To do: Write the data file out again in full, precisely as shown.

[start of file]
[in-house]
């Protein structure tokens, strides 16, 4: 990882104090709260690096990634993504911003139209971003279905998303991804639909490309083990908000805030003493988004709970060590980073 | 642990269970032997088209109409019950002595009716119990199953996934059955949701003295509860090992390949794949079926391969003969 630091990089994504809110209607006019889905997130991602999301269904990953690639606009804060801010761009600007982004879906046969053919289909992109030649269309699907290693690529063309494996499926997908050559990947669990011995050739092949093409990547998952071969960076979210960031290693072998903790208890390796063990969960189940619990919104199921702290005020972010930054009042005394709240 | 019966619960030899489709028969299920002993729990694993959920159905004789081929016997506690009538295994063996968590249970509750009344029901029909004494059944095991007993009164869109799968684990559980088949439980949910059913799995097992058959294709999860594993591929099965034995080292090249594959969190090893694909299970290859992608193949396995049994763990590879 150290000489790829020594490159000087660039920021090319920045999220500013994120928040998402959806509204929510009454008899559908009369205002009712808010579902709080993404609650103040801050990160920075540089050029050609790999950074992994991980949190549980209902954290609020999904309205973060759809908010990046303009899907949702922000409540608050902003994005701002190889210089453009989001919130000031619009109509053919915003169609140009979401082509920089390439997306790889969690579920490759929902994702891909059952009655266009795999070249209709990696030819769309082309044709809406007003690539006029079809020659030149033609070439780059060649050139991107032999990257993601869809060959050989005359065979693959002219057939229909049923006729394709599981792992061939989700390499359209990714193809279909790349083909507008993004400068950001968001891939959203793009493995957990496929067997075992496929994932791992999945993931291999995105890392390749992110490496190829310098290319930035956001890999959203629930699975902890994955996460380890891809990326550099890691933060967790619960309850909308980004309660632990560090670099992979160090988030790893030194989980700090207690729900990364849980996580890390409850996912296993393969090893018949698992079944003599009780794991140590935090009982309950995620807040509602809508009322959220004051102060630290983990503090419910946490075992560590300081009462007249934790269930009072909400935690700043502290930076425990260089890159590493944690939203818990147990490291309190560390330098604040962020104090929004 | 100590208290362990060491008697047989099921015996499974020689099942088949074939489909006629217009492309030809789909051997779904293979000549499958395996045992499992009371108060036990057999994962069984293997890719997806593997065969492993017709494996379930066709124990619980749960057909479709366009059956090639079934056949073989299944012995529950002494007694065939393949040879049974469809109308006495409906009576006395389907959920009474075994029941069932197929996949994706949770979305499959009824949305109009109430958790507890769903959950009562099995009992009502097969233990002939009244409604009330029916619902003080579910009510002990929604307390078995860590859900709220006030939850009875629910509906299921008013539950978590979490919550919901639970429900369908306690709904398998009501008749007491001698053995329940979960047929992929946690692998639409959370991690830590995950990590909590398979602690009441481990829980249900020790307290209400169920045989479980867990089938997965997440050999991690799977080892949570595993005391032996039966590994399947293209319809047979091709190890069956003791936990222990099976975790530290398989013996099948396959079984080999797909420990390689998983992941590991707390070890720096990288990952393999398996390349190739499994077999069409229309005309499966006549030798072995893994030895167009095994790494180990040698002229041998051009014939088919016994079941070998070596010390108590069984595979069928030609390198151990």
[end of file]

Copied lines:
[in-house]
């Protein structure tokens, strides 16, 4: 990882104090709260690096990634993504911003139209971003279905998303991804639909490309083990908000805030003493988004709970060590980073 | 642990269970032997088209109409019950002595009716119990199953996934059955949701003295509860090992390949794949079926391969003969 630091990089994504809110209607006019889905997130991602999301269904990953690639606009804060801010761009600007982004879906046969053919289909992109030649269309699907290693690529063309494996499926997908050559990947669990011995050739092949093409990547998952071969960076979210960031290693072998903790208890390796063990969960189940619990919104199921702290005020972010930054009042005394709240 | 019966619960030899489709028969299920002993729990694993959920159905004789081929016997506690009538295994063996968590249970509750009344029901029909004494059944095991007993009164869109799968684990559980088949439980949910059913799995097992058959294709999860594993591929099965034995080292090249594959969190090893694909299970290859992608193949396995049994763990590879 150290000489790829020594490159000087660039920021090319920045999220500013994120928040998402959806509204929510009454008899559908009369205002009712808010579902709080993404609650103040801050990160920075540089050029050609790999950074992994991980949190549980209902954290609020999904309205973060759809908010990046303009899907949702922000409540608050902003994005701002190889210089453009989001919130000031619009109509053919915003169609140009979401082509920089390439997306790889969690579920490759929902994702891909059952009655266009795999070249209709990696030819769309082309044709809406007003690539006029079809020659030149033609070439780059060649050139991107032999990257993601869809060959050989005359065979693959002219057939229909049923006729394709599981792992061939989700390499359209990714193809279909790349083909507008993004400068950001968001891939959203793009493995957990496929067997075992496929994932791992999945993931291999995105890392390749992110490496190829310098290319930035956001890999959203629930699975902890994955996460380890891809990326550099890691933060967790619960309850909308980004309660632990560090670099992979160090988030790893030194989980700090207690729900990364849980996580890390409850996912296993393969090893018949698992079944003599009780794991140590935090009982309950995620807040509602809508009322959220004051102060630290983990503090419910946490075992560590300081009462007249934790269930009072909400935690700043502290930076425990260089890159590493944690939203818990147990490291309190560390330098604040962020104090929004 | 100590208290362990060491008697047989099921015996499974020689099942088949074939489909006629217009492309030809789909051997779904293979000549499958395996045992499992009371108060036990057999994962069984293997890719997806593997065969492993017709494996379930066709124990619980749960057909479709366009059956090639079934056949073989299944012995529950002494007694065939393949040879049974469809109308006495409906009576006395389907959920009474075994029941069932197929996949994706949770979305499959009824949305109009109430958790507890769903959950009562099995009992009502097969233990002939009244409604009330029916619902003080579910009510002990929604307390078995860590859900709220006030939850009875629910509906299921008013539950978590979490919550919901639970429900369908306690709904398998009501008749007491001698053995329940979960047929992929946690692998639409959370991690830590995950990590909590398979602690009441481990829980249900020790307290209400169920045989479980867990089938997965997440050999991690799977080892949570595993005391032996039966590994399947293209319809047979091709190890069956003791936990222990099976975790530290398989013996099948396959079984080999797909420990390689998983992941590991707390070890720096990288990952393999398996390349190739499994077999069409229309005309499966006549030798072995893994030895167009095994790494180990040698002229041998051009014939088919016994079941070998070596010390108590069984595979069928030609390198151990």